Various other forms of headwear for use while playing various sports have been patented. Many of these hats include pockets for storing and displaying articles. For example, U.S. Pat. No. 1,664,255 discloses a hat with a strip of cloth sewn into the side and divided into a number of small pockets. Unfortunately, the articles do not fit snuggly in the pockets and they can fall out when the hat is removed. One solution is suggested in U.S. Pat. Nos. 2,744,256, 4,312,076, 4,451,935, and 5,539,929, which all disclose hats with sealable pockets. The shortcomings with these designs are that the stored articles are no longer visible and an extra step of having to open the pocket is needed to remove the articles. U.S. Pat. No. 5,581,813 discloses a hat with transparent pockets so that the articles are visible. However, like the hat of U.S. Pat. No. 1,664,255, the articles can fall out when the hat is removed.
A more recent disclosure of headwear utilizing an internal means for securing the temples of eyeglasses is set forth in U.S. Pat. No. 6,237,159 B1. Although the patent depicts three drawings of three different embodiments of the invention, only that embodiment disclosed in FIG. 3 is claimed. In this embodiment, the internal means for receiving the temples of the glasses is an internal headband, commonly found in almost all baseball caps. The upper edge of the internal headband is stitched to each side of the crown portion of the cap, from the point of insertion in the crown to a point approximately three inches toward the rear end of the crown.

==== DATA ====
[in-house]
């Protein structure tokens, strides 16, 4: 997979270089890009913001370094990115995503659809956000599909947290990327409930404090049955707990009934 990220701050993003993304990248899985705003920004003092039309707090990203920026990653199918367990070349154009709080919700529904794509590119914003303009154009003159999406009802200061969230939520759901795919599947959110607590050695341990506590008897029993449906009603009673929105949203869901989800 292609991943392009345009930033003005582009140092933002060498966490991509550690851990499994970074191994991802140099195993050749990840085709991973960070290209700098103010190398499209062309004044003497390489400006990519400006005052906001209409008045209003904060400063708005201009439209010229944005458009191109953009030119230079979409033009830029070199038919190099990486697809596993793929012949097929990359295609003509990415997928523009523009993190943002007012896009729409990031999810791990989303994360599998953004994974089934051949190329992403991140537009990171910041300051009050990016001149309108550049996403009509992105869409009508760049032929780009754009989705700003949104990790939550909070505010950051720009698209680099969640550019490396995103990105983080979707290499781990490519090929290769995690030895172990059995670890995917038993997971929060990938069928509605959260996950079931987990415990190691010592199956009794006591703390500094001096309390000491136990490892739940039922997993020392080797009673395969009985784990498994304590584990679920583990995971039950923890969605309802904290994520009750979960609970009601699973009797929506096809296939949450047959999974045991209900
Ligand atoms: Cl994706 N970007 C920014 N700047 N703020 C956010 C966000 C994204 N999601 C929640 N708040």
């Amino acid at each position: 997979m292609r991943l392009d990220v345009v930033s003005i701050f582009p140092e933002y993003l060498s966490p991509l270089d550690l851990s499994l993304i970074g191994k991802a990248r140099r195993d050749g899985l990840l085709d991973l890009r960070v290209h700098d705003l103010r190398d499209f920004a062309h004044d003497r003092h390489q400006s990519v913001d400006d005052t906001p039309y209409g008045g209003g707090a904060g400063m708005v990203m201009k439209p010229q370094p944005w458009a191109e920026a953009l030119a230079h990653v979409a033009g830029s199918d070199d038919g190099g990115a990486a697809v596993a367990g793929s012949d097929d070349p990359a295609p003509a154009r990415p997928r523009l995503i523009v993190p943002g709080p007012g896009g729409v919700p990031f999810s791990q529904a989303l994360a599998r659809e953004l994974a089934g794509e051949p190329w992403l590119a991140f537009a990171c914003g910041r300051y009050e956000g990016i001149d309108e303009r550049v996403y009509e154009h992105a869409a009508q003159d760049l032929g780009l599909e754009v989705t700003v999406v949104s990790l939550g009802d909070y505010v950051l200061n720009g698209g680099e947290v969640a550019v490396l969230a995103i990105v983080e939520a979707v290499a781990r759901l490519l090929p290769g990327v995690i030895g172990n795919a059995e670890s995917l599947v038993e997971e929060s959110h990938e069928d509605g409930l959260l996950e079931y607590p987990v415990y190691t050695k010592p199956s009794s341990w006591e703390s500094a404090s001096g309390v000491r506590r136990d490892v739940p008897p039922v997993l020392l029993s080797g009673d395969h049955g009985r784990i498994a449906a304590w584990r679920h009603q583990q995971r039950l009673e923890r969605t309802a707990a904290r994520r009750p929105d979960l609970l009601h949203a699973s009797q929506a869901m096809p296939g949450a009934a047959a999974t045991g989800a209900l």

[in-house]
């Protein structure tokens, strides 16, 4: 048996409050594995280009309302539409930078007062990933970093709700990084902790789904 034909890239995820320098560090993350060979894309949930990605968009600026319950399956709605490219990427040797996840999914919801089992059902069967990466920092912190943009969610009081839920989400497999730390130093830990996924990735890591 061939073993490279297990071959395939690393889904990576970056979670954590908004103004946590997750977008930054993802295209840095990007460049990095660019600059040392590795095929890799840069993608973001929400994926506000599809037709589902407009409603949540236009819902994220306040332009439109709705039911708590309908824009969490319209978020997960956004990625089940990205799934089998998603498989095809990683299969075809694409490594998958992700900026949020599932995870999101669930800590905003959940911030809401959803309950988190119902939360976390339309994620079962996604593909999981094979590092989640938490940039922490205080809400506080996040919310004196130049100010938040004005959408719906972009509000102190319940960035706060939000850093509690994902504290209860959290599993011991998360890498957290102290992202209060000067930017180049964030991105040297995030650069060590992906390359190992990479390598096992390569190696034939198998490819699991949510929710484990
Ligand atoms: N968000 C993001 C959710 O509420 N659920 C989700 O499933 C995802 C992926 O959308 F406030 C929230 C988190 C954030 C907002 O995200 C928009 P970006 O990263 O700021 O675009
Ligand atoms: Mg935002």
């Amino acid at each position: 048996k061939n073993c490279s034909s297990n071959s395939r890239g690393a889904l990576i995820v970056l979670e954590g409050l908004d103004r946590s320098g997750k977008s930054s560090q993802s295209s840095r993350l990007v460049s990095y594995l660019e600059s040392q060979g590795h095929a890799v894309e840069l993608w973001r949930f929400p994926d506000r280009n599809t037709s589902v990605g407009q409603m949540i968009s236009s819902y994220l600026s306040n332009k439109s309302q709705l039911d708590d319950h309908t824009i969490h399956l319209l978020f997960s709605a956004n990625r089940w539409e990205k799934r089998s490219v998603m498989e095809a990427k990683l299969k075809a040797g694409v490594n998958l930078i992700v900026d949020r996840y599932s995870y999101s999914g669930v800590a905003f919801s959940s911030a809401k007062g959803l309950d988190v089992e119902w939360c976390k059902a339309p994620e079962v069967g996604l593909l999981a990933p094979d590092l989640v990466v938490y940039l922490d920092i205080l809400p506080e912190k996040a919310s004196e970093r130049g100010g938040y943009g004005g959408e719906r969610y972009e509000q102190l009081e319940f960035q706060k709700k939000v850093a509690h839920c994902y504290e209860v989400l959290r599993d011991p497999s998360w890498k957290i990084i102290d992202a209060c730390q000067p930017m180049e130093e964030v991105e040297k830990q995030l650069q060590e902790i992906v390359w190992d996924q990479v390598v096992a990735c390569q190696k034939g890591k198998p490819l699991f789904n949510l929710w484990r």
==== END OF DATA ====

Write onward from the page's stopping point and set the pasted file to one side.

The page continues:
Although U.S. Pat. No. 6,237,159 B1 seemingly addresses some of the shortcomings of the prior art discussed above, that disclosure nonetheless retains some disadvantages to the present disclosure. As the patent itself states, the disclosure of U.S. Pat. No. 6,237,159 B1 is essentially only effective with glasses having a straight end piece temple. By far, most glasses, especially sunglasses, consist of temples with a bend or curve at each end distal to the lens portion of the glasses for adequately securing the temples around the ears, thereby allowing the user to wear the glasses. Thus, the disclosure claimed in U.S. Pat. No. 6,237,159 B1 is not well suited for the vast majority of sunglasses manufactured and marketed world wide. In addition, the “pocket” or “sleeve” approach claimed in U.S. Pat. No. 6,237,159 B1 for securing the glasses may still allow for disengagement of the glasses during rigorous activity or when the cap is removed.
Despite the number of different disclosures related to securing articles, especially sunglasses, to hats, there remains a need for a hat or headwear that accomplishes the following objectives: 1) to securely and visibly hold the articles or sunglasses to the exterior of the hat; 2) to securely and visibly hold the articles or sunglasses without unsightly and/or cumbersome external receptacles, hinges, clips or other external modifications to the hat; 3) to securely and visibly hold the articles or sunglasses through the use of an internal securing means; 4) to allow for convenient and ready attachment (securing) and retrieval of the articles or sunglasses with one steady motion; and 5) to provide for an internal means for securing the articles or sunglasses that, upon removal or retrieval of the sunglasses or articles, is barely noticeable, almost invisible, such that the overall aesthetic design of the hat is maintained.